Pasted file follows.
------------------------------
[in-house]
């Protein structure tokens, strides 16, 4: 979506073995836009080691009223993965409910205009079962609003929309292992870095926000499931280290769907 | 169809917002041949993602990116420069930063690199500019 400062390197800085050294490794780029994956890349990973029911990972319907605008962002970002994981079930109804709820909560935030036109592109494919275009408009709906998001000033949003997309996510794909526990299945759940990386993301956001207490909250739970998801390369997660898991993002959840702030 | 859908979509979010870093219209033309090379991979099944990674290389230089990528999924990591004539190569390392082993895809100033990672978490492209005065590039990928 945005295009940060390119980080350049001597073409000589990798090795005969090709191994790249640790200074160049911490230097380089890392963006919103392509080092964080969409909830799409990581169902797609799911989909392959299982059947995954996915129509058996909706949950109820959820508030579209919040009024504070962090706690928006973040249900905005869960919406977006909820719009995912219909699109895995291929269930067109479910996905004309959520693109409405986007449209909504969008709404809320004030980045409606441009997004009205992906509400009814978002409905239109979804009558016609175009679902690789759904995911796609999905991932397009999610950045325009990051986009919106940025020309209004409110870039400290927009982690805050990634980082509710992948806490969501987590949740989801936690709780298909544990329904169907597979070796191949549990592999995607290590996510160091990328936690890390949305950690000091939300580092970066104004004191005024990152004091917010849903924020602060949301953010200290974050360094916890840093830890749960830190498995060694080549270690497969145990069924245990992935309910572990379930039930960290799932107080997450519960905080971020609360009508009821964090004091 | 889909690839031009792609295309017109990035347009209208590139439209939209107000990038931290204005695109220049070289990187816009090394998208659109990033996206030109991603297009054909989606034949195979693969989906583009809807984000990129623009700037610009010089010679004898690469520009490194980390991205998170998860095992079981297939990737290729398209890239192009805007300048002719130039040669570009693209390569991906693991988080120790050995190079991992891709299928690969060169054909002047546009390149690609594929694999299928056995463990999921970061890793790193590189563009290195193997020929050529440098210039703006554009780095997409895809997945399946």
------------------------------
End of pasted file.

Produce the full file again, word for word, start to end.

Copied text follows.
[in-house]
């Protein structure tokens, strides 16, 4: 979506073995836009080691009223993965409910205009079962609003929309292992870095926000499931280290769907 | 169809917002041949993602990116420069930063690199500019 400062390197800085050294490794780029994956890349990973029911990972319907605008962002970002994981079930109804709820909560935030036109592109494919275009408009709906998001000033949003997309996510794909526990299945759940990386993301956001207490909250739970998801390369997660898991993002959840702030 | 859908979509979010870093219209033309090379991979099944990674290389230089990528999924990591004539190569390392082993895809100033990672978490492209005065590039990928 945005295009940060390119980080350049001597073409000589990798090795005969090709191994790249640790200074160049911490230097380089890392963006919103392509080092964080969409909830799409990581169902797609799911989909392959299982059947995954996915129509058996909706949950109820959820508030579209919040009024504070962090706690928006973040249900905005869960919406977006909820719009995912219909699109895995291929269930067109479910996905004309959520693109409405986007449209909504969008709404809320004030980045409606441009997004009205992906509400009814978002409905239109979804009558016609175009679902690789759904995911796609999905991932397009999610950045325009990051986009919106940025020309209004409110870039400290927009982690805050990634980082509710992948806490969501987590949740989801936690709780298909544990329904169907597979070796191949549990592999995607290590996510160091990328936690890390949305950690000091939300580092970066104004004191005024990152004091917010849903924020602060949301953010200290974050360094916890840093830890749960830190498995060694080549270690497969145990069924245990992935309910572990379930039930960290799932107080997450519960905080971020609360009508009821964090004091 | 889909690839031009792609295309017109990035347009209208590139439209939209107000990038931290204005695109220049070289990187816009090394998208659109990033996206030109991603297009054909989606034949195979693969989906583009809807984000990129623009700037610009010089010679004898690469520009490194980390991205998170998860095992079981297939990737290729398209890239192009805007300048002719130039040669570009693209390569991906693991988080120790050995190079991992891709299928690969060169054909002047546009390149690609594929694999299928056995463990999921970061890793790193590189563009290195193997020929050529440098210039703006554009780095997409895809997945399946």